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Today's News

  • Ads omitted from Courier's June 16 print edition

    Four ads were inadvertently omitted from the Courier’s June 16 print edition. The ads were for Carpet Mill, Lam Tree Service, Evergreen Vacuum and Spalding Trees. Readers can visit www.canyoncourier.com to view those ads online.

    Spalding Trees is planning a Tree Party from June 17-19 from 10 a.m. to 7 p.m. and has extended the event to June 24-26. Spalding, on Kerr Gulch Road, will offer arboreal education and refreshments during the event.

     

  • Open space, closed government

    After crafting a deal to acquire 19 acres in the Rooney Valley last December, Jeffco officials portrayed the purchase as a routine Open Space buy and kept secret the transaction’s role in settling a lawsuit by a group of developers, a Courier investigation shows.

    A lawsuit currently pending against the county charges that the machinations contributed to Jeffco’s top administrator, Jim Moore, being fired after he voiced objections to the lack of transparency.

  • Get outside and help eradicate weeds at Evergreen Lake

    I don’t know where the month of May went, but it just disappeared with the spring snow.

    Now we are well into the month of June and the annual Community Weed Day is this coming Saturday, June 11.

    This is a very special day, open to the public and one of the few things that is still free. Community Weed Day is held on Saturday from 8 to 11 a.m. in the park on the Lake House lawn. It is co-sponsored by Evergreen Audubon, the local Mount Evans chapter of the Sierra Club, the Evergreen Garden Club, and the Evergreen Park and Recreation District.

  • Could a coalition government work?

    The new government in Great Britain is wasting no time getting down to business. Shortly after taking power, the Conservative-Liberal Democrat coalition announced spending cuts totaling about $8.2 billion. According to The Economist, “this is a small first step on a long journey.”

  • EHS’ Beaudin gives praise to her coach

    GREELEY — There are a number of things that Grace Beaudin could remember from playing in her last high school sporting event ever. But the Evergreen senior will remember one thing more than anything else.

  • Oakes grateful for one final high school game

     

    GREELEY — Evergreen High School senior Kate Oakes had a once-in-a-lifetime opportunity when she played volleyball at the Colorado High School Coaches Association All-State Games.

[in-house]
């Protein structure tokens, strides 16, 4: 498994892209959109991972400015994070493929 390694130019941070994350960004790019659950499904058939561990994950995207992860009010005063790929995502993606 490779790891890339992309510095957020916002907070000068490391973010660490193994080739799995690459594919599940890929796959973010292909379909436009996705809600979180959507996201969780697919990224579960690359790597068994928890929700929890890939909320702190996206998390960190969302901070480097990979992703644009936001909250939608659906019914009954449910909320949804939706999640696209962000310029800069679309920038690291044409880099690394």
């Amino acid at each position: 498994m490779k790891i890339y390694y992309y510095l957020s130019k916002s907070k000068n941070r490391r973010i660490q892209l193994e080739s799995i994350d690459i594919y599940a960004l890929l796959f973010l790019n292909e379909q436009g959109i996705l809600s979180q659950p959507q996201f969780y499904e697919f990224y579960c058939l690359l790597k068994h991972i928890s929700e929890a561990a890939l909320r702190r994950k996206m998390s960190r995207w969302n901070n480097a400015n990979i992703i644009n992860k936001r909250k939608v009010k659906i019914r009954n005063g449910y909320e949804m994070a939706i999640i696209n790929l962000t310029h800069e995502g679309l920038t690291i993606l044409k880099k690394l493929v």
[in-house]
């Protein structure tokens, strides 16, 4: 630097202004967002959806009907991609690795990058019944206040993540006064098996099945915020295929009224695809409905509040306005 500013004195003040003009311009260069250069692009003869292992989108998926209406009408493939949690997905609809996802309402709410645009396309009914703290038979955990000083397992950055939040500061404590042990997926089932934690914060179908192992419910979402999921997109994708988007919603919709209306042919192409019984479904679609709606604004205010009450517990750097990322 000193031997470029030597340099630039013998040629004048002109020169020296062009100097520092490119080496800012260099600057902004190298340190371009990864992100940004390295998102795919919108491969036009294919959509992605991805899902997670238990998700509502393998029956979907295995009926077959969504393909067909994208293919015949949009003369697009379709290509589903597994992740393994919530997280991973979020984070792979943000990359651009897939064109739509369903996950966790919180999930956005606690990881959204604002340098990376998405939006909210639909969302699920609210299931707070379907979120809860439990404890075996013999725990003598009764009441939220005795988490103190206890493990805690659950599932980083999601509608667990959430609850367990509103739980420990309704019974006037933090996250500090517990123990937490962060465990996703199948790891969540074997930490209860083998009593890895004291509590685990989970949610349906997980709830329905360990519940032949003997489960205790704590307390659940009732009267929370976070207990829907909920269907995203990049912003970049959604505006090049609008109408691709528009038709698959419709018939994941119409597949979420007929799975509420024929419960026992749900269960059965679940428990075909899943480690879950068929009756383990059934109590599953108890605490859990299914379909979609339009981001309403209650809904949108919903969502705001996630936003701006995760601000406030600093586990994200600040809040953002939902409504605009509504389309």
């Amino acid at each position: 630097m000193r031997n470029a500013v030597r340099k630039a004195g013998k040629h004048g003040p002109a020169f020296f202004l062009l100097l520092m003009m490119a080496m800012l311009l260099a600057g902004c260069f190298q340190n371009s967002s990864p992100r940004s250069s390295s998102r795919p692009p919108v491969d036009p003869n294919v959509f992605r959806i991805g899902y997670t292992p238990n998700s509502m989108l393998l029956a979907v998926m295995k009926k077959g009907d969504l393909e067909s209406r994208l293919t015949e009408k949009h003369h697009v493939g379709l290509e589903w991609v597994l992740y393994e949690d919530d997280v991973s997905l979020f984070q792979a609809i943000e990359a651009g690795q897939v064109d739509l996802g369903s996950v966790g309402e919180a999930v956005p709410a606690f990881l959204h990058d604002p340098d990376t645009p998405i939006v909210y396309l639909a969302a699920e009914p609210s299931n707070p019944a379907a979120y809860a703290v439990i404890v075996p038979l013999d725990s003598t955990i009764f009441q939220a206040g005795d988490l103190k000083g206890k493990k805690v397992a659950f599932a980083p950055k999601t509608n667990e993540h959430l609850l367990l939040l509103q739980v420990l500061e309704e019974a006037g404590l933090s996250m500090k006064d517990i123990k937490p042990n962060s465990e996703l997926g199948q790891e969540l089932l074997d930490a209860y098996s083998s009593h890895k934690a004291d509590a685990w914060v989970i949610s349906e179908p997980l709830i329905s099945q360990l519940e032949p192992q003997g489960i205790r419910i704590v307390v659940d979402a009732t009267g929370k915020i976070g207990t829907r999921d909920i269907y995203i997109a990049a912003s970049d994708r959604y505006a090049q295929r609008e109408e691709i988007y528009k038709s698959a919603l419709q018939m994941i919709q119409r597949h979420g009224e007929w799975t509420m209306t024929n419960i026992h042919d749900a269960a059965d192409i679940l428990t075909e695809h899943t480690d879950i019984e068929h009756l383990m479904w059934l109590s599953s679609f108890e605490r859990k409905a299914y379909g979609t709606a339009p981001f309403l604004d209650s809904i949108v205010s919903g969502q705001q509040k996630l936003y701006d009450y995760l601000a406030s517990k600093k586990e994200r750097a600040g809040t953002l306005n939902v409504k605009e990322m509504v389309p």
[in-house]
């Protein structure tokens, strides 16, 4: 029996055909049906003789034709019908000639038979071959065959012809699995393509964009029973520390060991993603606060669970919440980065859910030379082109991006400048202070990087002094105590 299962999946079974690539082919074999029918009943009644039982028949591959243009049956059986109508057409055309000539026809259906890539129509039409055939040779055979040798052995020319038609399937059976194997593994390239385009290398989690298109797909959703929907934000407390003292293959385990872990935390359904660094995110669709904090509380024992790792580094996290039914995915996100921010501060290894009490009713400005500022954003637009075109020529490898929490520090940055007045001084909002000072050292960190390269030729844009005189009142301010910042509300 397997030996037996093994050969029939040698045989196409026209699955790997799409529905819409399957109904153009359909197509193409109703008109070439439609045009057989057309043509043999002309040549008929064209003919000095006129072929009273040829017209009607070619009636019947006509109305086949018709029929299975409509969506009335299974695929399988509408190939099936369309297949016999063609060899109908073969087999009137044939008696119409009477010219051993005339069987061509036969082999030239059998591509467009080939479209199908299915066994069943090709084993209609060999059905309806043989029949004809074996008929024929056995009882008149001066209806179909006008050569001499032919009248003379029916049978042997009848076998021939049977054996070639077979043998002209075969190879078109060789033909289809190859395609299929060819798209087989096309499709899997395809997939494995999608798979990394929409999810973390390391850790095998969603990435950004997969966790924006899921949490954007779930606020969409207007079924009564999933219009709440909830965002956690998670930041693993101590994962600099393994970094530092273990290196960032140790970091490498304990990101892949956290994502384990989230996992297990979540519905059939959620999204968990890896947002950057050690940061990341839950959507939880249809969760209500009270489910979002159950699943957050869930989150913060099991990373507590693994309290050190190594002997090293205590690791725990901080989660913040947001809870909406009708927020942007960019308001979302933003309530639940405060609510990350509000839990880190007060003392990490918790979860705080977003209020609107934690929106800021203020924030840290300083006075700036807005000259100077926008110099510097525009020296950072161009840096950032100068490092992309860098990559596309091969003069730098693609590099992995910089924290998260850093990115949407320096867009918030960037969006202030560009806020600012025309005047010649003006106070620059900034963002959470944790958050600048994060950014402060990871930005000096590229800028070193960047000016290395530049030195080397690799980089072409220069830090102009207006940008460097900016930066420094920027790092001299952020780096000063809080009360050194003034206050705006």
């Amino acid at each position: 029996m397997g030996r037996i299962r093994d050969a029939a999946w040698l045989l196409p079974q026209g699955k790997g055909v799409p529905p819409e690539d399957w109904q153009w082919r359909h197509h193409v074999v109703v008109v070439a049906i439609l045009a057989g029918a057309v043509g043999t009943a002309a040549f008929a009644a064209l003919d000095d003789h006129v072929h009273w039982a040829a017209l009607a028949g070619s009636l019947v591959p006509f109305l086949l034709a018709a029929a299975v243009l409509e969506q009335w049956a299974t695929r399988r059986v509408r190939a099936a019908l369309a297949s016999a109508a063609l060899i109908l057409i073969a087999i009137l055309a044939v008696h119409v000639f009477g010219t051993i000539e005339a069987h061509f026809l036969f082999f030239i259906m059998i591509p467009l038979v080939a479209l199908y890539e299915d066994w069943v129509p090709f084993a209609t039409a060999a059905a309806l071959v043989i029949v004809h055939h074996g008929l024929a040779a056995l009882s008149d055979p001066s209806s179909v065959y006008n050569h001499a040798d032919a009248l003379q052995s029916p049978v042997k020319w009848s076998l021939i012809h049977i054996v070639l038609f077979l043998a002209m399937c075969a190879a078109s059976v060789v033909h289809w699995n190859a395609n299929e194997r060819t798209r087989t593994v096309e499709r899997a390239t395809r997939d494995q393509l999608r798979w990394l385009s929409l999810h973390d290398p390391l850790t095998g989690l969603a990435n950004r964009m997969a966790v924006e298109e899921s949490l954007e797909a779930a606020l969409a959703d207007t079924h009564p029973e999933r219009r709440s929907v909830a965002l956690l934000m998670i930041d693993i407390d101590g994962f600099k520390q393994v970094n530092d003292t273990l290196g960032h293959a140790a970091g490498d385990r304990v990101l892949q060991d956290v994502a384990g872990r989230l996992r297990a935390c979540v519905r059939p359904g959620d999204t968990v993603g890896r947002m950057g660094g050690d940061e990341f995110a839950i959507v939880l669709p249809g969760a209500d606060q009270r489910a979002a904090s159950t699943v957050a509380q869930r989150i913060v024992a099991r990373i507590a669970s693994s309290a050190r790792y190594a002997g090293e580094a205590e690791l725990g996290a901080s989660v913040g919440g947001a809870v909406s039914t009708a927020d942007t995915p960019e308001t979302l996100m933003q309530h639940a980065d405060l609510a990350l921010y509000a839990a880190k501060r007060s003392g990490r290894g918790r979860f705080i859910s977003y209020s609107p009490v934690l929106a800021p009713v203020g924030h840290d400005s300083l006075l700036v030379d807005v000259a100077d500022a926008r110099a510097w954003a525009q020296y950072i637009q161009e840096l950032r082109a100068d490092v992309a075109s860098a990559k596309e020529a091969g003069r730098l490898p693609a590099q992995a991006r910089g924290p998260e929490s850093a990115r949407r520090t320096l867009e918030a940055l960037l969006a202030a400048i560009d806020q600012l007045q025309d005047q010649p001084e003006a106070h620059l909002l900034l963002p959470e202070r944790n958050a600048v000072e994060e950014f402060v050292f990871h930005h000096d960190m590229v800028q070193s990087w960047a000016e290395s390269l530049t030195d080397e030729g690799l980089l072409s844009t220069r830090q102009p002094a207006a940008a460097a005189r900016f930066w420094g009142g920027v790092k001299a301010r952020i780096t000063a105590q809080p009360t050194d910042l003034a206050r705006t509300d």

• A daring rescue after dark

    The Alpine Rescue Team of Evergreen is one of five Colorado search and rescue teams that won a Valor Award from a national association, for saving the life of a man with a broken leg near the top of 14,201-foot Crestone Needle, one of the most dangerous peaks in Colorado.

    The peak is 56 miles southwest of Pueblo, or about a five-hour drive from Evergreen.

    “People die on it every year. It’s very steep,” said Paul “Woody” Woodward, who was on the rescue mission July 27-28, 2009, along with eight other members of the Alpine Rescue Team.

  • A hail of a storm

    The hail that ripped into Evergreen last Friday was pea-sized and slushy, for the most part. But in some areas the precipitation was pebble-sized and icy, generating dozens of calls to insurance agents about dented cars, chipped window frames, battered decks, broken skylights and pockmarked siding.

    The damage in Evergreen was moderate, considering the amount of hail that came down. The extent of the roof damage is hard to evaluate until the adjusters get a chance to inspect the aftermath, insurance agents said.

  • Kaiser to open medical office on Evergreen Parkway

    Health provider Kaiser Permanente of Colorado says it will open its new medical office in Evergreen in an office complex that houses U.S. Bank and Nick’s Pro Fitness at 2942 Evergreen Parkway.

    The space will have 4,900 square feet on the first floor and will open in the fall. Kaiser first announced its intention to move into the Evergreen market in February.

    The new office will focus on primary care services, including internal medicine and family practice. There will be two physicians at first, with room for a third in the future.

  • Kind souls team up to fix immigrant’s broken body

    In his native Myanmar, So Reh had two serious strikes against him.

    The first was the current regime’s iron-fisted attempts to coerce social harmony within its troubled borders. As a practicing Christian, the married father of four was effectively disqualified from all but the lowest-paying jobs, forcing him to choose between abandoning his pacifist beliefs for military service, or letting his family go hungry.